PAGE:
The 32k mark finally came. Shawna refilled my bottle with Gatorade and we were off. I was able to pick up the pace thanks to having her alongside me, and I even felt strong. She did all of the chatting, encouraging me along, and got the people watching the race to cheer for me, announcing to them it was my ninth marathon, or telling them my name, and it was fantastic to get those cheers. Shawna was just so proud of me and kept telling me how strong I was running and pointing out how many other runners I was passing. At 36k, my friend Serena was on the corner in the cold cheering and that lifted my spirits big time. At about 39k was the most awesome cheer station filled with runners from Parkdale Road Runners (pretty much the best cheer squad ever, they do it up with confetti and loud cheering and it’s pretty much the best thing ever during a race, well, other than crossing the finish line!). Shout out to PDRR!
At this point, I was tired but not as exhausted as I have been after other races. I knew that my sub-4 goal was slipping away from me, but I was doing what I could. At 40k, my friend and Pace & Mind teammate Brandon, who I thought I’d see only after the race, caught up alongside me. He had paced another teammate in the half-marathon, gone home to change, then tracked my times and found me on the route, and ran the last two kilometres with me. I felt pretty special with my own little entourage pacing me, Shawna on one side and Brandon on the other.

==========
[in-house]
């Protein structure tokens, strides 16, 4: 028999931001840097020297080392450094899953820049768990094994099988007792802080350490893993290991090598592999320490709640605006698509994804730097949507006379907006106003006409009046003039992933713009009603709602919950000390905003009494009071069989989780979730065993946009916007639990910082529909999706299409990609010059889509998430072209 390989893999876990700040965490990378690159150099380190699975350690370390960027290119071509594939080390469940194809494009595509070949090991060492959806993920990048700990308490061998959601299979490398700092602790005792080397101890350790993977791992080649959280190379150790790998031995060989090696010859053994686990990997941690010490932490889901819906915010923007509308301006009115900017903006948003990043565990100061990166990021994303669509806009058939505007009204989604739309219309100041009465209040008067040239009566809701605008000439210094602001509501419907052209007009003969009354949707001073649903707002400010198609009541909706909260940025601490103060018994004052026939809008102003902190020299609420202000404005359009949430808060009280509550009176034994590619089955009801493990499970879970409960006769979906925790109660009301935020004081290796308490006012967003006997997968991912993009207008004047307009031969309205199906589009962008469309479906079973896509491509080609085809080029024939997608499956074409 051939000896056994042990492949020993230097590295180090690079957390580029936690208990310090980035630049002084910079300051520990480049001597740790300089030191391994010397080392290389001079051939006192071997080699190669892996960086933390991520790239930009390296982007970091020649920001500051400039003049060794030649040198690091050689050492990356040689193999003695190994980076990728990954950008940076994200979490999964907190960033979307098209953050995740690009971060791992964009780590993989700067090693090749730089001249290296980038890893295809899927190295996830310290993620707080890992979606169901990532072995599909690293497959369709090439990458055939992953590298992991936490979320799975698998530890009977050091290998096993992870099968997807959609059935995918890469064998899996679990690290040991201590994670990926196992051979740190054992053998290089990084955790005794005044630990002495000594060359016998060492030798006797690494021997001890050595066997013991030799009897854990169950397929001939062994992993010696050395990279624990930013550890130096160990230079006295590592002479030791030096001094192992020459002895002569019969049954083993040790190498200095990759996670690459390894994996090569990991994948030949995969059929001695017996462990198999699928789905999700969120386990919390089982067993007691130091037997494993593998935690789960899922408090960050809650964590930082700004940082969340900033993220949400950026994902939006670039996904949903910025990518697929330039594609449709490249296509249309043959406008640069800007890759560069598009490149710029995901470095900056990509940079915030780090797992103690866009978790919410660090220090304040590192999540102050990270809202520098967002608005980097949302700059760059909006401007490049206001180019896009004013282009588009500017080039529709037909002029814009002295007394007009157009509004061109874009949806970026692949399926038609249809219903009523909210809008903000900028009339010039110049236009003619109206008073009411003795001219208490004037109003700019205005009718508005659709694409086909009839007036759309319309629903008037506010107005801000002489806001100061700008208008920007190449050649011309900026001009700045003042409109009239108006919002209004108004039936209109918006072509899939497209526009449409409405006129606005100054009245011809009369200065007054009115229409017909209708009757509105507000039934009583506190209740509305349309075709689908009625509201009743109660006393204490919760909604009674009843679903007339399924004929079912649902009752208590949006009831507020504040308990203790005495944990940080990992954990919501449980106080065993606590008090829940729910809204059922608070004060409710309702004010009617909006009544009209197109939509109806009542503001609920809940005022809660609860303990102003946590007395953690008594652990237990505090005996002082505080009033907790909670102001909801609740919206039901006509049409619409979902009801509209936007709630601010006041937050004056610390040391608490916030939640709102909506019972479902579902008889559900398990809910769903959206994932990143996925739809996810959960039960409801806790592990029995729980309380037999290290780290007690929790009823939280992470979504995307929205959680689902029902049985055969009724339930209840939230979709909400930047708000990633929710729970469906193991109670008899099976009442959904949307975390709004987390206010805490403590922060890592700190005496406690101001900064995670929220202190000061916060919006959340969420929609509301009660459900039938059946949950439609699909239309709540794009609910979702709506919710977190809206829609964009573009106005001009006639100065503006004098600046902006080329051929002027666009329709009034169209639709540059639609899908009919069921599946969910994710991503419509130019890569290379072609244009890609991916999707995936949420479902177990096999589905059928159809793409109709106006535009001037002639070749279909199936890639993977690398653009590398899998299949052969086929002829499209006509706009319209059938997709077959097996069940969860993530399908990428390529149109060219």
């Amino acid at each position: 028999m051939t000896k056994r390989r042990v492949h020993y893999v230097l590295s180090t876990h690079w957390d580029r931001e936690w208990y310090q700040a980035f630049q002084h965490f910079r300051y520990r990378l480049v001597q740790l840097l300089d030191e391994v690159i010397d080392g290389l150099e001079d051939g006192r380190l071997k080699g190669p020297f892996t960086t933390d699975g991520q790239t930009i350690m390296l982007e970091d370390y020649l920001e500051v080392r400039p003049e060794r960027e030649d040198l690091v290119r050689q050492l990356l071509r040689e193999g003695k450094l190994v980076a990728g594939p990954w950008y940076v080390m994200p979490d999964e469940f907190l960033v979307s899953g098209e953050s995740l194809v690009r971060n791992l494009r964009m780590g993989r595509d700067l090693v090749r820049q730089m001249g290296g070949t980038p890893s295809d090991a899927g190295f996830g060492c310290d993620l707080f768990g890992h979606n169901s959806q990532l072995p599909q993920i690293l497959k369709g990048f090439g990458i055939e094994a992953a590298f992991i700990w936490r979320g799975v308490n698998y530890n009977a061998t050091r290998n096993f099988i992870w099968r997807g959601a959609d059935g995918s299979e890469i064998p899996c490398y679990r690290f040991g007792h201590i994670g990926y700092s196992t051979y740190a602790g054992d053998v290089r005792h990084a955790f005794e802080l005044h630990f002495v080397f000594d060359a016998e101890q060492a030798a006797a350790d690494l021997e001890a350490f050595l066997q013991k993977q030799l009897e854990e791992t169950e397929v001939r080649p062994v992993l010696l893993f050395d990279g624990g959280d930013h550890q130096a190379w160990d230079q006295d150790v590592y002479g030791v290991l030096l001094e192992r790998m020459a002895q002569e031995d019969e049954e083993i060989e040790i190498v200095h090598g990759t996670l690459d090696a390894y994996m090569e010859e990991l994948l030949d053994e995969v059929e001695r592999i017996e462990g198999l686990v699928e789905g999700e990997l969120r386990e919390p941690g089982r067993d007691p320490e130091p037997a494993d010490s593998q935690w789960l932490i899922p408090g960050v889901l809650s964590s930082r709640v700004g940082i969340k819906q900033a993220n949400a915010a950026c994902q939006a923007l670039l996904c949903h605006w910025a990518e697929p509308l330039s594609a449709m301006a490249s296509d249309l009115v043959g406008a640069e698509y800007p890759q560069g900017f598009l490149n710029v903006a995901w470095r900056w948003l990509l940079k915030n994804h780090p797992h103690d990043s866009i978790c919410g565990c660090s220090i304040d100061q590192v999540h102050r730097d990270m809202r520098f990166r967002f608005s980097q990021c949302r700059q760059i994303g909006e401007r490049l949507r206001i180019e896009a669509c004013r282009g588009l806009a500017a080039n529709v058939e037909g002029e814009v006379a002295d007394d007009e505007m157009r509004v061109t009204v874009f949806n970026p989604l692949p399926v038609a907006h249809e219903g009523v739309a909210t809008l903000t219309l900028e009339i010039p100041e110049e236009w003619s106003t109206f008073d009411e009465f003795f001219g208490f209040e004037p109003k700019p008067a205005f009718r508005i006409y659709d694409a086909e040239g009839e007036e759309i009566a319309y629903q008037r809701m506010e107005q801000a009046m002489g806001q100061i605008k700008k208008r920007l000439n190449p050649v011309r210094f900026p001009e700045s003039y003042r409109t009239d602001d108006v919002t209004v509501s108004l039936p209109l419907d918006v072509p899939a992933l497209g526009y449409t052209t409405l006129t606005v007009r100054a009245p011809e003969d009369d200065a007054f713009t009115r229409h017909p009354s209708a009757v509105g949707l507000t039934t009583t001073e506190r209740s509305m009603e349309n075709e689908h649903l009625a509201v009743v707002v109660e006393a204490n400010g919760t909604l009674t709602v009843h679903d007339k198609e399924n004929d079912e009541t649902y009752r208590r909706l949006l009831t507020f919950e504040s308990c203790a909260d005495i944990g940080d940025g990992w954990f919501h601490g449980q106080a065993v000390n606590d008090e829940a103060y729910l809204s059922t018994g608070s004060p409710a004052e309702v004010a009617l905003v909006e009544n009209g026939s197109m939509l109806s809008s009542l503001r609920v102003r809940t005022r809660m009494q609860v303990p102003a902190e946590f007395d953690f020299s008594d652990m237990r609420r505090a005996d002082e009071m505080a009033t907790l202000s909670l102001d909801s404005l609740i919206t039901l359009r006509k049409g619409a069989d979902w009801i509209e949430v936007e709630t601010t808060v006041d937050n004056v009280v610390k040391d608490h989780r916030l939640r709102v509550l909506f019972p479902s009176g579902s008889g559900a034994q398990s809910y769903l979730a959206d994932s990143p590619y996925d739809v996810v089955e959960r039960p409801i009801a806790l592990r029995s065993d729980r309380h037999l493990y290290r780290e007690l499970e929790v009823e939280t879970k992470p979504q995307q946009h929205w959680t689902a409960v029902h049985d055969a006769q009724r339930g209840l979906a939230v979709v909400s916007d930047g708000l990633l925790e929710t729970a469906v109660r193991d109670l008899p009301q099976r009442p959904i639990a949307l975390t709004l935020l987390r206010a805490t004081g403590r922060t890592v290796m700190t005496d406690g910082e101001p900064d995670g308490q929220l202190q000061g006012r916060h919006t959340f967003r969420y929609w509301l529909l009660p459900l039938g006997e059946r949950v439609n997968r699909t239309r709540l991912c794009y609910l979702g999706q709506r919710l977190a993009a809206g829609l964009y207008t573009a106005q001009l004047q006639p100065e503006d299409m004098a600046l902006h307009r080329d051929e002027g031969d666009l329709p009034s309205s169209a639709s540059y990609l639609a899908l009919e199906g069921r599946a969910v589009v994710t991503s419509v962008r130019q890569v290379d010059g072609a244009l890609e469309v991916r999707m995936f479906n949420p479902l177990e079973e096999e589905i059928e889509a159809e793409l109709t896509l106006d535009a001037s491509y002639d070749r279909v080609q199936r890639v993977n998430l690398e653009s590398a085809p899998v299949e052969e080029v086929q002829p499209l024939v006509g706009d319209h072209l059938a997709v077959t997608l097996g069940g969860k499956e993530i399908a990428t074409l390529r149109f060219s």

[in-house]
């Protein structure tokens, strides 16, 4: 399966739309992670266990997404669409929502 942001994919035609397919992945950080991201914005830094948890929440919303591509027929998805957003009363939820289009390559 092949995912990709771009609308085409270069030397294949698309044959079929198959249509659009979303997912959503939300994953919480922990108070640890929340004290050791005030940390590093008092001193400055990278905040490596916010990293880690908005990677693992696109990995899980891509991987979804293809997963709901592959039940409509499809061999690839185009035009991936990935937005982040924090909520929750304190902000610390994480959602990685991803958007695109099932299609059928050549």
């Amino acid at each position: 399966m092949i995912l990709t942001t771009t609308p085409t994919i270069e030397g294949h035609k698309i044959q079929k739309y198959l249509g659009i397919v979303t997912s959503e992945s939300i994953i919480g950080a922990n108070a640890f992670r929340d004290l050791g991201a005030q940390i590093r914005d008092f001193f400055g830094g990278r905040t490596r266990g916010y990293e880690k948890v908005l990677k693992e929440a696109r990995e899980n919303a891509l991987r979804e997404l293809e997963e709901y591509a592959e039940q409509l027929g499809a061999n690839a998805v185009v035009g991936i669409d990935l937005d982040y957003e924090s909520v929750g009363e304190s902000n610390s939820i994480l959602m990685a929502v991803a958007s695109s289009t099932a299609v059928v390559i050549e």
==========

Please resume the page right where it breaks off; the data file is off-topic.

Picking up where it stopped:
Finally (finally!) we were approaching the finish with 500 metres to go. Here every 100 metres is counted down and I swear each 100 metres until the next sign has never felt so long (I remember thinking “This course has been measured wrong!”). Both Shawna and Brandon broke off of the chute at this point, running alongside where the crowds were, and I dug deep to push it to the finish.
Looking at the clock, I knew I hadn’t reached my sub-4 goal, and I was super disappointed with myself for falling apart mentally from 22k to 32k, but I was happy knowing I’d run 4:01 (when I’d anticipated a much, much slower race). Most of all I was thrilled to have completed my ninth marathon (I can tell you I’d never would’ve guessed I’d run even one ever) and even more filled with joy about having such awesome friends.
In the end, this Gatorade Summer of Sweat to #KeepSweating journey has taught me a few lessons. To try to not be so hard on myself (I can’t say I will succeed at that, that’s just me by nature…but I can try). That there are other things that can be so rewarding when it comes to running other than reaching that time goal. That being said, based on how strong I felt for most of this race, I believe now that I’m physically capable of reaching that BQ time, I just need to get my mental game in check and do the interval work. I truly feel had I not been traveling and suffering from insomnia, I could’ve BQ’d.
And, of course, this journey reminded me of the importance of hydration before, during and after. Thank you, Gatorade, for this incredible Summer of Sweat and the opportunity to push myself to win from within.
Filed under: Fitness Swellness